The Financiers and the Nation. By the Rt. Hon. Thomas Johnston. (Methuen. 5s.)
"` For nought so vile that on the earth doth live But to the earth some speCial good doth give ; Nor aught so good, but, strained from that fair use, Revolts from true birth, stumbling on abuse."
Tim first couplet would serve admirably as a motto for the whitewashing school ; the second indicates the raw material for denigration. Mr. Johnston has had no difficulty in find- ing enough of this raw material in the history of finance and financiers to fill more than half his book of two hundred pages. Other books waiting to be written on the same lines
are " Industrialists and the Nation," " Soldiers and the Nation," " Doctors and the Nation "—the list could be extended almost ad infinituni, but it would not be complete without " Politicians and the Nation." It is only necessary to assume that the world is full of calculating and clever persons, and all the stupidity and shortsightedness of any elements in our social life can be ascribed to a conspiracy of knaves.
That there have been, from the South Sea Bubble onwards, outrageous financial ramps and rackets, and that the investor needs protection—and constantly improved protection as criminal methods of exploiting the public are refined—is .undeniable. But does this justify a full-blooded attack on " Financiers " in their relation to the " Nation " ? If it does, the author has nothing much better to suggest, so far as regards this part of his theme, than remedies long ago pre- scribed in the Liberal YellOw Book—that mine from which all parties have quarried.
. But although criminal abuses, generally visited with condign punishment, take up the major part of the book, the main suggestion which Mr. Johnston desires to convey is that the city " was responsible for the economic crisis, and— perhaps more important—for the downfall of the Labour Government. The main lesson which he desires to inculcate is that it is " impossible in the twentieth century for a democracy to permit fmancial domination by a handful of City financiers ; and it is intolerable that these financiers should be left in a position to thwart and obstruct the govern- ment of the day when that government is bent upon removing any privilege or injustice in the State."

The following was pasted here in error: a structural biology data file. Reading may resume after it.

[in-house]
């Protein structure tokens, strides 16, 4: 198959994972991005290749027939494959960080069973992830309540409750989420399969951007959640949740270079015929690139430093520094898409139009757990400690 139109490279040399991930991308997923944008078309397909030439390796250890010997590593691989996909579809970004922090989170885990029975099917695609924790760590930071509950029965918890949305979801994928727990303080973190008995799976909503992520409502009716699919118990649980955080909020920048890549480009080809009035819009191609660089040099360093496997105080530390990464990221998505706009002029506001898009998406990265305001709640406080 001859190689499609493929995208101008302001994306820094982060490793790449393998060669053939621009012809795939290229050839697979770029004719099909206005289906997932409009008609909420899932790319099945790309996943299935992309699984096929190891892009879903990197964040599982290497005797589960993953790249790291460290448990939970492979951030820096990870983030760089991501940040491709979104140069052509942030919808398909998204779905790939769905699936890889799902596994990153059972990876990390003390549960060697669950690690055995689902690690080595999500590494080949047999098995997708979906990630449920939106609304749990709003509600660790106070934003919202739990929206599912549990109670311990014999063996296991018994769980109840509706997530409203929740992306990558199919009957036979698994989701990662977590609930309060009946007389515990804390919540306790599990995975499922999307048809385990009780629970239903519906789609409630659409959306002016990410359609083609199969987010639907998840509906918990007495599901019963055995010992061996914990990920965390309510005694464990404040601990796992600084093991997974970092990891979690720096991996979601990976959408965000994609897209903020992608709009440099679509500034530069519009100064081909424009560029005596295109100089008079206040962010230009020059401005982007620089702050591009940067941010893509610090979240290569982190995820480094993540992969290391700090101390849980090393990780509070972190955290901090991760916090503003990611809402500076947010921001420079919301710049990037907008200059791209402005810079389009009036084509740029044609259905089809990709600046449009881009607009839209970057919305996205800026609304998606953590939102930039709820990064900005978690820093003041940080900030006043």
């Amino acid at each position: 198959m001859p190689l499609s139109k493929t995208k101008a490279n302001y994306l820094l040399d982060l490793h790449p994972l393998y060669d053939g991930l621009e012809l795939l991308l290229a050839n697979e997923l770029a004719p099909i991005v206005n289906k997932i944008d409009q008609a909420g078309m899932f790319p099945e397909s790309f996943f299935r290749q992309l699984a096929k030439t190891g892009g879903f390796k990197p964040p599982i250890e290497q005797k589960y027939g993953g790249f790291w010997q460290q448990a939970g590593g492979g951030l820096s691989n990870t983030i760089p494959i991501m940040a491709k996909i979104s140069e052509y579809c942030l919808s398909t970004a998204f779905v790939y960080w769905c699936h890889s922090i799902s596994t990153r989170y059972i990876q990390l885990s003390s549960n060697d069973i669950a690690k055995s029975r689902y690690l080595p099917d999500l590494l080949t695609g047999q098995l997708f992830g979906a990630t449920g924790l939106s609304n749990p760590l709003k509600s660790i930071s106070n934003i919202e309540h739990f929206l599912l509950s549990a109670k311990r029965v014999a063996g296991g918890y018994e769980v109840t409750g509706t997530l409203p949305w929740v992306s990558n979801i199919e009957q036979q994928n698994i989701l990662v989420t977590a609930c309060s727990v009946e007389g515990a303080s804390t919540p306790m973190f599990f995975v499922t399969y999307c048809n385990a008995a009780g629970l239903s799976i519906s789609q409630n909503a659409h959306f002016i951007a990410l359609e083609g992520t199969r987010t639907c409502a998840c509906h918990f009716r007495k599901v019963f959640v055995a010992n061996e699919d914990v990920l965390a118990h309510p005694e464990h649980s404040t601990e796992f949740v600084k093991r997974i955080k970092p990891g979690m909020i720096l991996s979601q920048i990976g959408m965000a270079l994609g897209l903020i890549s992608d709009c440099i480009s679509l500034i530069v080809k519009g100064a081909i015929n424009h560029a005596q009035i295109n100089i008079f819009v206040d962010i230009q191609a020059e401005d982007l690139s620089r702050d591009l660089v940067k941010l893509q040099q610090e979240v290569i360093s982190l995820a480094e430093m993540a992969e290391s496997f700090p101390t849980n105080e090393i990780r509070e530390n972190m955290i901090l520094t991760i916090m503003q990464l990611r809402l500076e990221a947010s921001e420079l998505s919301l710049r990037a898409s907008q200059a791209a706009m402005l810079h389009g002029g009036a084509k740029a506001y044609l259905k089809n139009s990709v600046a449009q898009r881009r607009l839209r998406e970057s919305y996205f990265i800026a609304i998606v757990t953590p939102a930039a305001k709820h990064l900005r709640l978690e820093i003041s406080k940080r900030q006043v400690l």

Now the " City " was not responsible for the crisis—nor was international finance. We were landed in the depression because we were in the grip of economic, social, and political forces which we could not perfectly control, and shall never perfectly control. It is easy, especially easy if one " jobs backward," which is allowed in polities but not in the City, to condemn the errors of domestic and international finance,
but any such condemnation overlooks the fact that financial
policies, quite legitimately directed towards private profit, became disastrous only because there was imperfect co- ordination between them and the policies pursued by politicians. The American bankers' policy, for instance, of lending generously abroad was, apart from its " stumblings on abuse," perfectly defensible in itself ; only, it could not
be reconciled with a regime of high tariffs and restricted international trade imposed by American politicians. Again, supposing that we overlook the suggestio falsi
in the quotation above, and admit, as most people will, that the control of credit is one of the most important functions of the State, what does Mr. Johnston, in the somewhat exiguous constructive part of his book, suggest ? The nationalization of the Bank of England. It is true, as Mr. Johnston points out, that this is one of the few countries where the. Central Bank is not controlled by the State, and we may further concede that State ownership of the Bank of England would not provoke disasters—it would make too little difference. But is there anything in the recent history of other Central Banks to suggest that their control by the State has conduced to policies which have better served public ends ? Is there any reason to suppose that the mere substitution of the taxpayer for the shareholder would make any difference to the efficiency of the Bank ?
And unless we believe that the Bank of England is run in the interests of the shareholders, we shall find it hard to believe that a Court appointed by the government of the
day—the words " of the day " are important—will necessarily make a better contribution to the problem of controlling credit in the interest_of the community. The truth is that for all practical purposes the Bank of England is already a public. department, and by the voluntary design of its directors an institution not administered for profit.
Mr. Johnston's other constructive proposals are " ridiculous mice." A reasonable extension of facilities for Post Office Savings Bank depositors may do some good, but is hardly likely to affect the trade cycle. Municipal banks are much more debatable, and the existence of such banks in Birming- ham and Kirkintilloch is not a good ground for holding that a multiplication of them would hurt nobody but holders of shares in the Joint Stock banks. A municipal bank in Poplar, for instance, might have caused some alarm.